A tinkle of bells rang behind her, and she turned again. There–a shocking face was framed by the paneless square of one of the windows. The grinning mask seemed to stare right at her, and her heart squeezed hard.

The crowned figure wore a brightly colored costume of red, gold and blue. The jangle of bells sounded again with a tilt of the head, as if acknowledging her fascinated gaze.

She walked toward the building, not taking her eyes off the figure until she passed through the doorway. But when she entered, there was no one inside. She took a few steps through the dusty air and peered through the window, as the figure had done.

She gasped. Not one, but two identically costumed figures stood on the fountain’s edge in exaggerated poses that mimicked the statue of the fish.

Clio laughed, a thought growing inside her. There were filigree ornaments adorning the tops of their crowns. One figure had a heart, and the other a spade.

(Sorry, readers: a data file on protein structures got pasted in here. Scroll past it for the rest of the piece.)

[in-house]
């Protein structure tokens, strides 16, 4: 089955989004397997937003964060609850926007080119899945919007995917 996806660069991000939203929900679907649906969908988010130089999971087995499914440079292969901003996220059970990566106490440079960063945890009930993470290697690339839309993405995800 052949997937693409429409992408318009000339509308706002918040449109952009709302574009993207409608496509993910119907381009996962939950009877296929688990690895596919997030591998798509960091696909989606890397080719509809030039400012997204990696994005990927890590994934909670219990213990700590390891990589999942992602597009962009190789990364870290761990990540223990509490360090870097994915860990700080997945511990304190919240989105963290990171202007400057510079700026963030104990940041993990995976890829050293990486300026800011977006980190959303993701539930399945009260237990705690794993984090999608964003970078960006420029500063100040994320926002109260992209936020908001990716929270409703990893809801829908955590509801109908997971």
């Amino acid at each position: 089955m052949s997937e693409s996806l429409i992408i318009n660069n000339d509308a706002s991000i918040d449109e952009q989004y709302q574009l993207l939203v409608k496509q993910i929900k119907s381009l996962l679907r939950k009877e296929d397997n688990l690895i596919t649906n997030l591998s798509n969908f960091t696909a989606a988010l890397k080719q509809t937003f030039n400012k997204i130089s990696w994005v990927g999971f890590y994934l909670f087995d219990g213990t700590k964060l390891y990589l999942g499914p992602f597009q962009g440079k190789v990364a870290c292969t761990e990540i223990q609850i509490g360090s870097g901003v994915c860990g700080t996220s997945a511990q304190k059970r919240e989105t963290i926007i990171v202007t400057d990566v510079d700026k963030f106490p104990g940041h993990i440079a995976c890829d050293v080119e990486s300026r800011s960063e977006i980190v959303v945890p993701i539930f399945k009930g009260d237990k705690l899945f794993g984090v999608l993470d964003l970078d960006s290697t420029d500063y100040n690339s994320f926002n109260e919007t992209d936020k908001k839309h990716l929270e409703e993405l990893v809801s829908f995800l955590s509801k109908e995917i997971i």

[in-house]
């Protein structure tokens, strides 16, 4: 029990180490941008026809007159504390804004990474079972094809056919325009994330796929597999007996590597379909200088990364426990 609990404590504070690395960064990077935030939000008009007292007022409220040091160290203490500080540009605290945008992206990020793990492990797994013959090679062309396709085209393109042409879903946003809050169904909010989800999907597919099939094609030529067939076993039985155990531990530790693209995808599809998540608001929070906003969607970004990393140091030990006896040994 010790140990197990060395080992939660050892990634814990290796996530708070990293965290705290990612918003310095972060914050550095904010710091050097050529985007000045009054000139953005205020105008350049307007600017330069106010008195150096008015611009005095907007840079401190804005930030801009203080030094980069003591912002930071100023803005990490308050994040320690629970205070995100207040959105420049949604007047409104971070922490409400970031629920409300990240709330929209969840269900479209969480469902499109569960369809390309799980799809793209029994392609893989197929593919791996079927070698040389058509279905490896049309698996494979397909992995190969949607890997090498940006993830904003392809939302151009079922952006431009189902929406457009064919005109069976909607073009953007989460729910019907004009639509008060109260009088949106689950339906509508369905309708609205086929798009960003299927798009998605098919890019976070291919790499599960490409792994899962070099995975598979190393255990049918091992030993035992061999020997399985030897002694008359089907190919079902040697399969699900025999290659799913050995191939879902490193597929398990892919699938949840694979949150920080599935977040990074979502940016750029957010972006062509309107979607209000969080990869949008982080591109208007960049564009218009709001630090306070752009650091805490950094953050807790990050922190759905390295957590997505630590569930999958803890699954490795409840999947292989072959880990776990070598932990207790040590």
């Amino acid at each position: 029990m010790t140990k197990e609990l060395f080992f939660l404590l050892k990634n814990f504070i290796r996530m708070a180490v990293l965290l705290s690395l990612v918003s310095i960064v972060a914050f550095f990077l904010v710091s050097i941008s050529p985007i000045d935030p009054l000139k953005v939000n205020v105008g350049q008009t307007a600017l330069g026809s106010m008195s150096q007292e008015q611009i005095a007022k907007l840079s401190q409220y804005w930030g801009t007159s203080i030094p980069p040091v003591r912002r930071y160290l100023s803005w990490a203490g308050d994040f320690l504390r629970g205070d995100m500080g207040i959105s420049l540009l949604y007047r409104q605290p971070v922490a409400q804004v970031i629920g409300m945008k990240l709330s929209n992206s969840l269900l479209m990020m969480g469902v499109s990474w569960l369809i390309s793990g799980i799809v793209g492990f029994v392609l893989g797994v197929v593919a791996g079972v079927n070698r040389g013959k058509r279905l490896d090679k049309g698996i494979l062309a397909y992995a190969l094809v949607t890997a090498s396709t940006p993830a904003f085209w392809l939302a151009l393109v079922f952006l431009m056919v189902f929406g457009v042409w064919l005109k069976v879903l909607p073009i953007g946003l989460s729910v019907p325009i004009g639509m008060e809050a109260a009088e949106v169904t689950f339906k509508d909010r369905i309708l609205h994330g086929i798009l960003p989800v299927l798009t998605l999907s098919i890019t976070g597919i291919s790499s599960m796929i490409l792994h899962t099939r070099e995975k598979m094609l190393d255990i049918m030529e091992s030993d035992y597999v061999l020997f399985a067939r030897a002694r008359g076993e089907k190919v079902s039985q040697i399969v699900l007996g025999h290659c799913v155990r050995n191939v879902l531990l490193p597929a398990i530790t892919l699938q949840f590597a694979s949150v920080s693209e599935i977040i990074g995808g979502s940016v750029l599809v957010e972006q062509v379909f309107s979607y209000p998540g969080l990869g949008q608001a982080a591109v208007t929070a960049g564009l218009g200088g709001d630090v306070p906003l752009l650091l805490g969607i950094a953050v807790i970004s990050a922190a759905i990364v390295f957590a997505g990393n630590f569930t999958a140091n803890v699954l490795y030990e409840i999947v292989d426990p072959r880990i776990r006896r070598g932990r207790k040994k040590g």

“Jack?” she asked aloud. She paused a moment, then added, “Jack?”

She giggled. A distant part of her brain was dimly astonished at her reaction, but the sound made the two figures spring to life again. They leapt down from the ledge, bells ringing, and danced comically in front of the window. Their antics made her dizzy, and she put up her hands.

“Stop!”

They didn’t speak, but instead darted inside to appear in the dusty doorway. Their warm hands seized hers and they drew her outside into some frantic version of ring-around-the-rosy. Clio couldn’t help it–she started laughing helplessly until she was breathless, especially when she realized the unseen musicians had switched their tune to match.